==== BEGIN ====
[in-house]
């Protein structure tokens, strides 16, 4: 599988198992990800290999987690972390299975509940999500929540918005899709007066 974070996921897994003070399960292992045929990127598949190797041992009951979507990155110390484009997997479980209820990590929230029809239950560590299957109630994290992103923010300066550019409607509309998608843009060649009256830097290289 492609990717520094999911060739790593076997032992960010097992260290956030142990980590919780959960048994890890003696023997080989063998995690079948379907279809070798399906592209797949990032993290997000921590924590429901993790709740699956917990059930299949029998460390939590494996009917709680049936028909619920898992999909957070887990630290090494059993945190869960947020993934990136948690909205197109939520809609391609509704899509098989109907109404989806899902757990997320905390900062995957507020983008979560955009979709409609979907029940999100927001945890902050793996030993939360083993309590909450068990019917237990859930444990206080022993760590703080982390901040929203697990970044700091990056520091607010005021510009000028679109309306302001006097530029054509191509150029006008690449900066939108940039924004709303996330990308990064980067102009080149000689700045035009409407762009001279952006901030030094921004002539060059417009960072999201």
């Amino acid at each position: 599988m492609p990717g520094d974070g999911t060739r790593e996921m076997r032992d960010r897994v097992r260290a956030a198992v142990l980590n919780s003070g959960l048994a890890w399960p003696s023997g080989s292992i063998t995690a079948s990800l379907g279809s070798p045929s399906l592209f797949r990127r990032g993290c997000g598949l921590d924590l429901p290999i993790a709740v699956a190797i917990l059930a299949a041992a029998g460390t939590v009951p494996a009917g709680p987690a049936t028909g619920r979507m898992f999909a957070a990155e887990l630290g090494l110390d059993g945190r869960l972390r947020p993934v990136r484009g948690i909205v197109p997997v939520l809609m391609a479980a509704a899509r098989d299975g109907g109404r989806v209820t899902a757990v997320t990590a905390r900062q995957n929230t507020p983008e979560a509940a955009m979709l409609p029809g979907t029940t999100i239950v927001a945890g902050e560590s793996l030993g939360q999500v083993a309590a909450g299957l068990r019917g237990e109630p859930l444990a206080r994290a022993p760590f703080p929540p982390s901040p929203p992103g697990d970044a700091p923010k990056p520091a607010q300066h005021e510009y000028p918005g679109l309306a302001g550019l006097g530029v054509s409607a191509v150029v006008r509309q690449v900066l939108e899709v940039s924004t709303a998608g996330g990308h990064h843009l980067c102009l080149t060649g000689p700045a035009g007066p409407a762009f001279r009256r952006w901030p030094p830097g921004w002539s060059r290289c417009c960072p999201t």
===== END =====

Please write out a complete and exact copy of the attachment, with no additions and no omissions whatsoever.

[in-house]
């Protein structure tokens, strides 16, 4: 599988198992990800290999987690972390299975509940999500929540918005899709007066 974070996921897994003070399960292992045929990127598949190797041992009951979507990155110390484009997997479980209820990590929230029809239950560590299957109630994290992103923010300066550019409607509309998608843009060649009256830097290289 492609990717520094999911060739790593076997032992960010097992260290956030142990980590919780959960048994890890003696023997080989063998995690079948379907279809070798399906592209797949990032993290997000921590924590429901993790709740699956917990059930299949029998460390939590494996009917709680049936028909619920898992999909957070887990630290090494059993945190869960947020993934990136948690909205197109939520809609391609509704899509098989109907109404989806899902757990997320905390900062995957507020983008979560955009979709409609979907029940999100927001945890902050793996030993939360083993309590909450068990019917237990859930444990206080022993760590703080982390901040929203697990970044700091990056520091607010005021510009000028679109309306302001006097530029054509191509150029006008690449900066939108940039924004709303996330990308990064980067102009080149000689700045035009409407762009001279952006901030030094921004002539060059417009960072999201």
């Amino acid at each position: 599988m492609p990717g520094d974070g999911t060739r790593e996921m076997r032992d960010r897994v097992r260290a956030a198992v142990l980590n919780s003070g959960l048994a890890w399960p003696s023997g080989s292992i063998t995690a079948s990800l379907g279809s070798p045929s399906l592209f797949r990127r990032g993290c997000g598949l921590d924590l429901p290999i993790a709740v699956a190797i917990l059930a299949a041992a029998g460390t939590v009951p494996a009917g709680p987690a049936t028909g619920r979507m898992f999909a957070a990155e887990l630290g090494l110390d059993g945190r869960l972390r947020p993934v990136r484009g948690i909205v197109p997997v939520l809609m391609a479980a509704a899509r098989d299975g109907g109404r989806v209820t899902a757990v997320t990590a905390r900062q995957n929230t507020p983008e979560a509940a955009m979709l409609p029809g979907t029940t999100i239950v927001a945890g902050e560590s793996l030993g939360q999500v083993a309590a909450g299957l068990r019917g237990e109630p859930l444990a206080r994290a022993p760590f703080p929540p982390s901040p929203p992103g697990d970044a700091p923010k990056p520091a607010q300066h005021e510009y000028p918005g679109l309306a302001g550019l006097g530029v054509s409607a191509v150029v006008r509309q690449v900066l939108e899709v940039s924004t709303a998608g996330g990308h990064h843009l980067c102009l080149t060649g000689p700045a035009g007066p409407a762009f001279r009256r952006w901030p030094p830097g921004w002539s060059r290289c417009c960072p999201t």